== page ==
Reddit CEO Steve Huffman: Reddit ‘was never designed to support third-party apps’

Thousands of Reddit communities remain dark in protest against API changes that force some third-party developers to shut down their apps. It’s a startling change for many members of the Reddit community, but it’s what Reddit CEO Steve Huffman says. on the edge That he is good at preparing. Those third-party apps, in his view, don’t add much value to the site.

“So, most applications of the API – no [third-party apps like Apollo for Reddit] – The other 98 percent of them are developing tools, bots, and Reddit. That’s what the API is for,” says Huffman. “It was never designed to support third-party apps.” According to Huffman, he “let it be” and “I have to take the blame for that because I’ve been advocating for it for a long time.”

Huffman is now taking issue with third-party apps that make up his own business. “I don’t know – it’s my fault – they’re profiting from our API. These are not charities.

“It was our business decision, and we’re not undoing that business decision.”

I asked him that Apollo, rif for Reddit, and Sync are all slated to close as a result of price changes that don’t add value to Reddit. “They don’t take as much,” he says. “No way.”

“They have to pay for it. That’s fair. What our colleagues did was ban them entirely. We said no, and you know what, we believe in free markets. You have to cover your costs,” he says. Apollo developer Christian Selig recently did the math for us. did VergecastHowever, Reddit’s asking price suggested that it would be nearly impossible to cover with 30 days’ notice.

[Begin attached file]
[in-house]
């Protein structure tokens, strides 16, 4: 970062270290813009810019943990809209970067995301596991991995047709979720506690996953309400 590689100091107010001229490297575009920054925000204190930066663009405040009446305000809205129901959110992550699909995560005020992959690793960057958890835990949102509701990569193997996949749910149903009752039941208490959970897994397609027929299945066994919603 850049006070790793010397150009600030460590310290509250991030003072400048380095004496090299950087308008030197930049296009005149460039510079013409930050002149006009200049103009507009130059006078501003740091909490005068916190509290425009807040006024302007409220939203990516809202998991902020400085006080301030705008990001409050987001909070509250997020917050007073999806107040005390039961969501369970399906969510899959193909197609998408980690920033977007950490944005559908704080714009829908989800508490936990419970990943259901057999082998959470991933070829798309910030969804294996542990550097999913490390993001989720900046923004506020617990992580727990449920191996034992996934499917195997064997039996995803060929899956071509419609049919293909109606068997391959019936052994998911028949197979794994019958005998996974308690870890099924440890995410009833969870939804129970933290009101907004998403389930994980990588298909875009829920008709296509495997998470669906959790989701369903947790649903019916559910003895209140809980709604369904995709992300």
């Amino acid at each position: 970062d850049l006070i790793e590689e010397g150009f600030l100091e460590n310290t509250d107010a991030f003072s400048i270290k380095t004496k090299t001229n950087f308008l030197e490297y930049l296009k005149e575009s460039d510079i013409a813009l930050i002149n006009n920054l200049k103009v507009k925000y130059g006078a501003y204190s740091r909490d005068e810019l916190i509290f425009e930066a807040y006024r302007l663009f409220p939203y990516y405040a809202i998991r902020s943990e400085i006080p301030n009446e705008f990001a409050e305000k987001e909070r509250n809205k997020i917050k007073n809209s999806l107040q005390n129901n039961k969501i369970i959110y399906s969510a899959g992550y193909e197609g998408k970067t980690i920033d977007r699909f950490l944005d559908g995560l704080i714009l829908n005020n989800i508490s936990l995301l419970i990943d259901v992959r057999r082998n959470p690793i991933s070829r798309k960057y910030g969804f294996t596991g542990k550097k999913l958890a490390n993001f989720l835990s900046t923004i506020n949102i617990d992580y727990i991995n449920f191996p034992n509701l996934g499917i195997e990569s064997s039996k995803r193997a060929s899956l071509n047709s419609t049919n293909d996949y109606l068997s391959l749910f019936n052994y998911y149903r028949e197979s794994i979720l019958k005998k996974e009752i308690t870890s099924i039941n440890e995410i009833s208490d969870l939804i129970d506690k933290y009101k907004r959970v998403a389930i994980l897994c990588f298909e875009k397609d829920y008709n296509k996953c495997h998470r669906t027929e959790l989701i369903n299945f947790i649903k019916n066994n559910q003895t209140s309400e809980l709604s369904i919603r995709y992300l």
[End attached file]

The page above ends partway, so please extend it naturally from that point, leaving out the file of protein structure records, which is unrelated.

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Huffman didn’t have an answer for why the deadline was short, beyond wishing there was a deadline. “We’re absolutely open to working with people who want to work with us, including figuring out what the transition period will look like. But I think a deadline forces us to negotiate with the people involved.”

I also asked if Huffman truly believed that blackouts did not affect decision-making around API price changes. “In this case? It’s true,” says Huffman. “It was our business decision, and we’re not undoing that business decision.”

We’ll have more from our interview with Huffman soon.

While the company “respects the community’s right to protest” and promises not to force communities to reopen, Reddit also suggests it doesn’t need to; More than 80 percent of the top 5,000 communities of daily active users are now open. A fact sheet shared by the company on Thursday. In the fact sheet, Reddit writes that it has more than 100,000 “active communities,” the company sees 57 million “daily active uniques,” and more than 50,000 daily active moderators.

Reddit users are up in arms after Apollo for Reddit developer Christian Selick revealed in late May that he would receive $20 million a year under Reddit’s new terms. At the height of the protests last week, more than 8,000 subreddits went dark, and although the protests were only supposed to last from June 12 to June 14, many have extended their blackouts.

Some of the cases where Reddit has granted exceptions to allow apps to continue to operate have focused on accessibility. “Are the ones that do really good for our users — RedReader, Dystopia, Luna — really add real value at their own cost? We’re exempt,” says Huffman. “We’ll bear that cost.”

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